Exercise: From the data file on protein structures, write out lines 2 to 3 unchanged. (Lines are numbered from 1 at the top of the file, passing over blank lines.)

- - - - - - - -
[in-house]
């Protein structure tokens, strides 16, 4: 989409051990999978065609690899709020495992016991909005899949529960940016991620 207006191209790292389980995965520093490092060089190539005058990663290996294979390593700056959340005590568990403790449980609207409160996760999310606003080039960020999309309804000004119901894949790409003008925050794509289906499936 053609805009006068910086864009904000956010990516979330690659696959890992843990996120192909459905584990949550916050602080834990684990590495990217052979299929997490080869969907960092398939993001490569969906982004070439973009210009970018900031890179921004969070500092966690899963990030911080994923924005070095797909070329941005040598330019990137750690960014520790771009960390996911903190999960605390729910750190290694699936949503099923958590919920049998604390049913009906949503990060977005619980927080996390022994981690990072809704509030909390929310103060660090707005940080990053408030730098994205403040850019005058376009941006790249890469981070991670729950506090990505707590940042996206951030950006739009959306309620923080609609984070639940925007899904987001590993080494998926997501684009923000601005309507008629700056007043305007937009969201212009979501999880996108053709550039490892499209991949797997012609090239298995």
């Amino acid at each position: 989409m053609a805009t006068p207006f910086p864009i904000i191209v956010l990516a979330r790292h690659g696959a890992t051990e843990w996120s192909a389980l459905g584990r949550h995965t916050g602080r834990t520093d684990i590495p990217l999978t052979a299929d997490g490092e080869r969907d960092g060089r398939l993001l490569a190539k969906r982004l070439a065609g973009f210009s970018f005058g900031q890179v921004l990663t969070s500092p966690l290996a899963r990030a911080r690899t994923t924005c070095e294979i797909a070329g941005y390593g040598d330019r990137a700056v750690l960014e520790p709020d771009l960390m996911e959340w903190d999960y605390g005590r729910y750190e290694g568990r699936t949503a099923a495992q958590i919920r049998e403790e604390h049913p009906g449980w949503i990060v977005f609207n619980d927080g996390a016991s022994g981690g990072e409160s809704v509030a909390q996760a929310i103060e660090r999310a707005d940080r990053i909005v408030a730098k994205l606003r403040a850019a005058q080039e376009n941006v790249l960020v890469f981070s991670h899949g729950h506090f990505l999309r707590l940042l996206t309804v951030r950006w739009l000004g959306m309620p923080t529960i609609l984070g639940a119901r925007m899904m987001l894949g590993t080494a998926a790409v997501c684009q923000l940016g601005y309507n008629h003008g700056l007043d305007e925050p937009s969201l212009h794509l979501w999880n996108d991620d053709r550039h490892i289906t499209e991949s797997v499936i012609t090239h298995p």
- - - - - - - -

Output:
């Protein structure tokens, strides 16, 4: 989409051990999978065609690899709020495992016991909005899949529960940016991620 207006191209790292389980995965520093490092060089190539005058990663290996294979390593700056959340005590568990403790449980609207409160996760999310606003080039960020999309309804000004119901894949790409003008925050794509289906499936 053609805009006068910086864009904000956010990516979330690659696959890992843990996120192909459905584990949550916050602080834990684990590495990217052979299929997490080869969907960092398939993001490569969906982004070439973009210009970018900031890179921004969070500092966690899963990030911080994923924005070095797909070329941005040598330019990137750690960014520790771009960390996911903190999960605390729910750190290694699936949503099923958590919920049998604390049913009906949503990060977005619980927080996390022994981690990072809704509030909390929310103060660090707005940080990053408030730098994205403040850019005058376009941006790249890469981070991670729950506090990505707590940042996206951030950006739009959306309620923080609609984070639940925007899904987001590993080494998926997501684009923000601005309507008629700056007043305007937009969201212009979501999880996108053709550039490892499209991949797997012609090239298995």
């Amino acid at each position: 989409m053609a805009t006068p207006f910086p864009i904000i191209v956010l990516a979330r790292h690659g696959a890992t051990e843990w996120s192909a389980l459905g584990r949550h995965t916050g602080r834990t520093d684990i590495p990217l999978t052979a299929d997490g490092e080869r969907d960092g060089r398939l993001l490569a190539k969906r982004l070439a065609g973009f210009s970018f005058g900031q890179v921004l990663t969070s500092p966690l290996a899963r990030a911080r690899t994923t924005c070095e294979i797909a070329g941005y390593g040598d330019r990137a700056v750690l960014e520790p709020d771009l960390m996911e959340w903190d999960y605390g005590r729910y750190e290694g568990r699936t949503a099923a495992q958590i919920r049998e403790e604390h049913p009906g449980w949503i990060v977005f609207n619980d927080g996390a016991s022994g981690g990072e409160s809704v509030a909390q996760a929310i103060e660090r999310a707005d940080r990053i909005v408030a730098k994205l606003r403040a850019a005058q080039e376009n941006v790249l960020v890469f981070s991670h899949g729950h506090f990505l999309r707590l940042l996206t309804v951030r950006w739009l000004g959306m309620p923080t529960i609609l984070g639940a119901r925007m899904m987001l894949g590993t080494a998926a790409v997501c684009q923000l940016g601005y309507n008629h003008g700056l007043d305007e925050p937009s969201l212009h794509l979501w999880n996108d991620d053709r550039h490892i289906t499209e991949s797997v499936i012609t090239h298995p």